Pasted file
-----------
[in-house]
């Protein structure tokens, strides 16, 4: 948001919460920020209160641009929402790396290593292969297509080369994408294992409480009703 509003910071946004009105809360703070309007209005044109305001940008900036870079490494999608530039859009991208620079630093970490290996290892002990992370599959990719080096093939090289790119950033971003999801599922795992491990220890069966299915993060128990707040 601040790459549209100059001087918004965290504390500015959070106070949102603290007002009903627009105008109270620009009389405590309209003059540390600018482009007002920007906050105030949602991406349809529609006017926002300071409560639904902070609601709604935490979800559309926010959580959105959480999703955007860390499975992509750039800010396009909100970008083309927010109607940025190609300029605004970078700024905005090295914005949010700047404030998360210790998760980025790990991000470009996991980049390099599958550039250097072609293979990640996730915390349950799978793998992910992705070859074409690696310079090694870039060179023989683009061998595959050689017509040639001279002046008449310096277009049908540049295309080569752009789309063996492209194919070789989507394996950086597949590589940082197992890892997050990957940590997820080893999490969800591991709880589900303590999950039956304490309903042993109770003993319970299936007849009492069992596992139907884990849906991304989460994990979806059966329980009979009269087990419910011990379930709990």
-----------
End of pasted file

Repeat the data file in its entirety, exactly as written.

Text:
[in-house]
């Protein structure tokens, strides 16, 4: 948001919460920020209160641009929402790396290593292969297509080369994408294992409480009703 509003910071946004009105809360703070309007209005044109305001940008900036870079490494999608530039859009991208620079630093970490290996290892002990992370599959990719080096093939090289790119950033971003999801599922795992491990220890069966299915993060128990707040 601040790459549209100059001087918004965290504390500015959070106070949102603290007002009903627009105008109270620009009389405590309209003059540390600018482009007002920007906050105030949602991406349809529609006017926002300071409560639904902070609601709604935490979800559309926010959580959105959480999703955007860390499975992509750039800010396009909100970008083309927010109607940025190609300029605004970078700024905005090295914005949010700047404030998360210790998760980025790990991000470009996991980049390099599958550039250097072609293979990640996730915390349950799978793998992910992705070859074409690696310079090694870039060179023989683009061998595959050689017509040639001279002046008449310096277009049908540049295309080569752009789309063996492209194919070789989507394996950086597949590589940082197992890892997050990957940590997820080893999490969800591991709880589900303590999950039956304490309903042993109770003993319970299936007849009492069992596992139907884990849906991304989460994990979806059966329980009979009269087990419910011990379930709990």